Contribution of Marxism to Our Understanding of the Roles of Education in Society
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Marxists take a critical view of the role of education. Capitalist society is essentially a two-class system, with a ruling class exploiting the working class. Marxist see education as being run in the interests if the ruling class. For example, Althusser argues that education is an important ideological state apparatus that helps to control people’s ideas and beliefs. He suggests education has to purposes. It reproduces class inequalities through the generations by ensuring that most working-class pupils experience education failure. Education also legitimates this inequality, persuading the working class to accept educational and social inequalities. Other Marxists have also pointed to the existence of a hidden curriculum in schools.
The Marxists helped contribute to our understanding of the role of education in society in many ways. They went against the functionalists and even opposed one of the functionalist’s theories.
Marxists take a class conflict approach they see education as serving the needs of capitalism. They therfore don’t agree with the functionalist’s view of consensus and theory of meritocracy. Meritocracy is an educational or social theory believing that everyone has an equal opportunity to do well and to succeed. Meaning that your individual efforts are what make you achieve rewards and status, rather than ascribed by their upbringing, background, ethnicity, class or gender. This means that everyone gets the same education and it’s up to them how well they do at school. Marxists believe that this isn’t true and meritocracy is a myth.
Whilst Marxists believe it is partially true, it is up to the student to do well and try however they can only do as well as the capitalist society allows them to. Willis is a Marxists sociologist and a interactionist, he also shows this by saying children put themselves into social groups and choose not to try and end up not getting the grades down to their own behaviour. However Bowles and Gintis, two other Marxists believe this is achieved through the correspondence principle and the myth of meritocracy they say not everyone gets an equal right to education as there are private schools that always get the same grades as arguably they are getting a better education. In general different schools have different teaching styles and different levels of performance so depending what school you go to can have a big impact on your education; for example if the same person went to private school and then a state school they could end up with better grades from going to the private school and bad grades from the state school however if they go to a private school and don’t try but went to a state school and tried really hard this may not true.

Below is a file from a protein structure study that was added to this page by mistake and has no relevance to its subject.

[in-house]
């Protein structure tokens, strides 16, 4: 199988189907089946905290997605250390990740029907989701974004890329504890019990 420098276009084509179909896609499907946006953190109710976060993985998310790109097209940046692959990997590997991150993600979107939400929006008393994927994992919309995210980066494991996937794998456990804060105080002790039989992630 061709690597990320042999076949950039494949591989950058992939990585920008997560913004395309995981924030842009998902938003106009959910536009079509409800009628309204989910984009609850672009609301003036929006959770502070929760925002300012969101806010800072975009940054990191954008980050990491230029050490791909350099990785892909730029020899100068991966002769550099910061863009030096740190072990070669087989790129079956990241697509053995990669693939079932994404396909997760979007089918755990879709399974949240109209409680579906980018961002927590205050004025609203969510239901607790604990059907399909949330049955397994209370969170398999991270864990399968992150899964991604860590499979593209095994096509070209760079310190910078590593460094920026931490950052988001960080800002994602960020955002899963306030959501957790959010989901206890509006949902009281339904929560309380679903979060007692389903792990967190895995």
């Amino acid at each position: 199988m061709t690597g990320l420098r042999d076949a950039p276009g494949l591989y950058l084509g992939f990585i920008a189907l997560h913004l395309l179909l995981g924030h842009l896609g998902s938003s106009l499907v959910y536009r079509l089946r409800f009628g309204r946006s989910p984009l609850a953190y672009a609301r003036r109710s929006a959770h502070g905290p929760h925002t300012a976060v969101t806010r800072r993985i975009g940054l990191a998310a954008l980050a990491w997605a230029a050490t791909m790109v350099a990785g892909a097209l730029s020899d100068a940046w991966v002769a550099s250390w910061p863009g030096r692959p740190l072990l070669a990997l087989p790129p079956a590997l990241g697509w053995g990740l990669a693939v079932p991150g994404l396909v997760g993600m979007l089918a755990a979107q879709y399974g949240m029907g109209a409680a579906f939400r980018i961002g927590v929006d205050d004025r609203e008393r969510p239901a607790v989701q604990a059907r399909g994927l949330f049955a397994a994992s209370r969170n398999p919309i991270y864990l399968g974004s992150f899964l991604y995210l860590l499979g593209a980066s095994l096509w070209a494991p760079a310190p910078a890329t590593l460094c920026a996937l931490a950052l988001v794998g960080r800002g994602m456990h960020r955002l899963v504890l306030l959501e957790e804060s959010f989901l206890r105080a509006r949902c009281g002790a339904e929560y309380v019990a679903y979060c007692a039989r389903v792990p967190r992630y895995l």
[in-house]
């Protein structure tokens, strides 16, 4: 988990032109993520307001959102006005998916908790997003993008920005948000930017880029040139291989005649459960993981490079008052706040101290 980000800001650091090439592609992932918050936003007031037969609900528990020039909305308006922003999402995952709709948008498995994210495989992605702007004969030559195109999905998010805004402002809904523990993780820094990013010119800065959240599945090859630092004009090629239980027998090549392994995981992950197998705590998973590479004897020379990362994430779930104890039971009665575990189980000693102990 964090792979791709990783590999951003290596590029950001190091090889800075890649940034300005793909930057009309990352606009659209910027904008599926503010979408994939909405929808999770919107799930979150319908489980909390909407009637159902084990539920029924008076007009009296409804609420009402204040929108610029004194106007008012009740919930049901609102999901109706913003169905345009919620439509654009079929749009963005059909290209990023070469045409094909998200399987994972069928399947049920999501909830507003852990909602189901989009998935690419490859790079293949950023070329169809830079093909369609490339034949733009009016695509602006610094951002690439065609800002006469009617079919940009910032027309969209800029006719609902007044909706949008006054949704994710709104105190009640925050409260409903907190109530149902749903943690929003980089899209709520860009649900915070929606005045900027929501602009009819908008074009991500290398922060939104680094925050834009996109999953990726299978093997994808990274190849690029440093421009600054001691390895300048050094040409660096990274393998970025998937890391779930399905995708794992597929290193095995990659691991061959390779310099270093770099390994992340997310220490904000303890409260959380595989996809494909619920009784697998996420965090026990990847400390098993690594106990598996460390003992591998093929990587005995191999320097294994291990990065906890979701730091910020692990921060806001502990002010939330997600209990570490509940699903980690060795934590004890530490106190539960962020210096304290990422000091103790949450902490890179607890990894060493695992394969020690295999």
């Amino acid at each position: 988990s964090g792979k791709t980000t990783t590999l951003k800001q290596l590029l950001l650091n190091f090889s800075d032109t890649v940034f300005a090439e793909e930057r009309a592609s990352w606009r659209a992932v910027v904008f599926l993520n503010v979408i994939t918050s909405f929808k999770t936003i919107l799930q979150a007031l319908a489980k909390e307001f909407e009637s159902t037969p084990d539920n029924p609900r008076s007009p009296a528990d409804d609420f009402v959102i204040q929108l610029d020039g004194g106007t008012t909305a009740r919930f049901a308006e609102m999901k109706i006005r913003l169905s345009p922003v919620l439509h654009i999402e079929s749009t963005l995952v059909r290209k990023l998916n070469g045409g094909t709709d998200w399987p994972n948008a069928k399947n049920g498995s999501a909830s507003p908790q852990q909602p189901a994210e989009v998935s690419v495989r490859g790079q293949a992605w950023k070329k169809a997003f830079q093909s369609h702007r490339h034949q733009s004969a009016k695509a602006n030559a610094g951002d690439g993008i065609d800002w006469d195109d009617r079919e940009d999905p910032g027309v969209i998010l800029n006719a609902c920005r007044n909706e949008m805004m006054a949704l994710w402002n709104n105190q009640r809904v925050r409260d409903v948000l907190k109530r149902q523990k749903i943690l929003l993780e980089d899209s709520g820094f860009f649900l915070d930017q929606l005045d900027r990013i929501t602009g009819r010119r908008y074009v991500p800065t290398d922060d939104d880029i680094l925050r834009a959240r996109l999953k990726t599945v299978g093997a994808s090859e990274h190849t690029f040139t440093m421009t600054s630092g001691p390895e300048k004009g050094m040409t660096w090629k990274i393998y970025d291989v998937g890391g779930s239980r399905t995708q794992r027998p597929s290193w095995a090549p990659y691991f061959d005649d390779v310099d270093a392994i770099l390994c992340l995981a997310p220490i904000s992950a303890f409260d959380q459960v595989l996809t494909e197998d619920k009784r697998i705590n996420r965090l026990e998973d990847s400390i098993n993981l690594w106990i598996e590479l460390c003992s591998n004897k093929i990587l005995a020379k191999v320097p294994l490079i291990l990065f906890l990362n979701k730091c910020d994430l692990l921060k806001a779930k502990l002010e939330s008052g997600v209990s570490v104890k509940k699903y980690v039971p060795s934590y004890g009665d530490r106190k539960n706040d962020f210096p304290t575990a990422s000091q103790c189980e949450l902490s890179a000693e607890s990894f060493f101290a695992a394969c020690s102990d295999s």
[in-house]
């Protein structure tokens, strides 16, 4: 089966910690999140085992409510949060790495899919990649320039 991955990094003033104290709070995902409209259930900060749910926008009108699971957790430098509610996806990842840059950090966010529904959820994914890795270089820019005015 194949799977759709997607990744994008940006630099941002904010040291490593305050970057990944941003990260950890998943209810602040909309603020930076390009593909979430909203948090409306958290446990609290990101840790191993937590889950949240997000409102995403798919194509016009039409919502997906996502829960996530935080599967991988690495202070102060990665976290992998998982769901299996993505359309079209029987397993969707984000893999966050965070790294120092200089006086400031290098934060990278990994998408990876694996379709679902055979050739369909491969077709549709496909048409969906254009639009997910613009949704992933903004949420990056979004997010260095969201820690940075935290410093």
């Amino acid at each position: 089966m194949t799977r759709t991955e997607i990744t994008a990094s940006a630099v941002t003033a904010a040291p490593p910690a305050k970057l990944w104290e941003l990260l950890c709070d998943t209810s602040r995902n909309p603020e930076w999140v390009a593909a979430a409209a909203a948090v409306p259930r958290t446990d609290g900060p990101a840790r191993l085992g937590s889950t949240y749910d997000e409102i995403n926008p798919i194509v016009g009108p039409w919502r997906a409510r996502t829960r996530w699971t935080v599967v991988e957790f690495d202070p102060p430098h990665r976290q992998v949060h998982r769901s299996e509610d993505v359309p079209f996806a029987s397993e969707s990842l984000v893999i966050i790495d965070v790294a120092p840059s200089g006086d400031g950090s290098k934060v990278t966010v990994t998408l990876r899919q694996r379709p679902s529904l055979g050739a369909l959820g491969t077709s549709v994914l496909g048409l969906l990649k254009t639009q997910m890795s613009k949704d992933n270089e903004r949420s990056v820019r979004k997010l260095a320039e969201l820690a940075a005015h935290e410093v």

Marxists also say that schools teach pupils to accept hierarchy and those they reproduce the next obedient workforce that will accept inequality as inevitable. Bowles and Gintis decided to do a study on 237 students from New York. They found that the school rewarded the kind of personality traits that made for a submissive compliant worker. They also found that students that showed independence and creativity tended to gain lower grades than those who showed characteristics linked with obedience and discipline for example punctuality. They also talk about the hidden curriculum and how schools are teaching students things they don’t know they are learning. They teach you things you know you shouldn’t do and they teach you to accept hierarchy as you know if you go against the teacher you will be punished in some way. Schools teach students how to act in the workplace as they obey the teacher in the workplace you have to obey your employer. They also talk about working class people saying “I’m poor because I’m dumb” they believe this as they feel they didn’t work hard at school and were not very clever so they didn’t get good grades therefore didn’t get a good job and so now don’t have much money. Bowles and Gintis say this is unfair they have been taught to blame themselves instead of blaming the capitalists.
Althusser is another Marxist sociologist; he looks at ideological state apparatus. He believes that education just reproduce class inequality by transmitting it from generation to generation they do this by failing each successive generation of working class pupils in turn. This legitimates class inequality by producing ideologies that disguise its true cause. The function of ideology is to persuade the working class to accept inequality as inevitable and therefore reduces the threat of them challenging or threatening capitalism.
This is all what we are taught by the Marxists about education. It is based on saying that school is misleading students into being the next obedient workforce and whilst each sociologist’s opinion slightly differs they all say that it is a negative experience which teaches us to except Capitalism.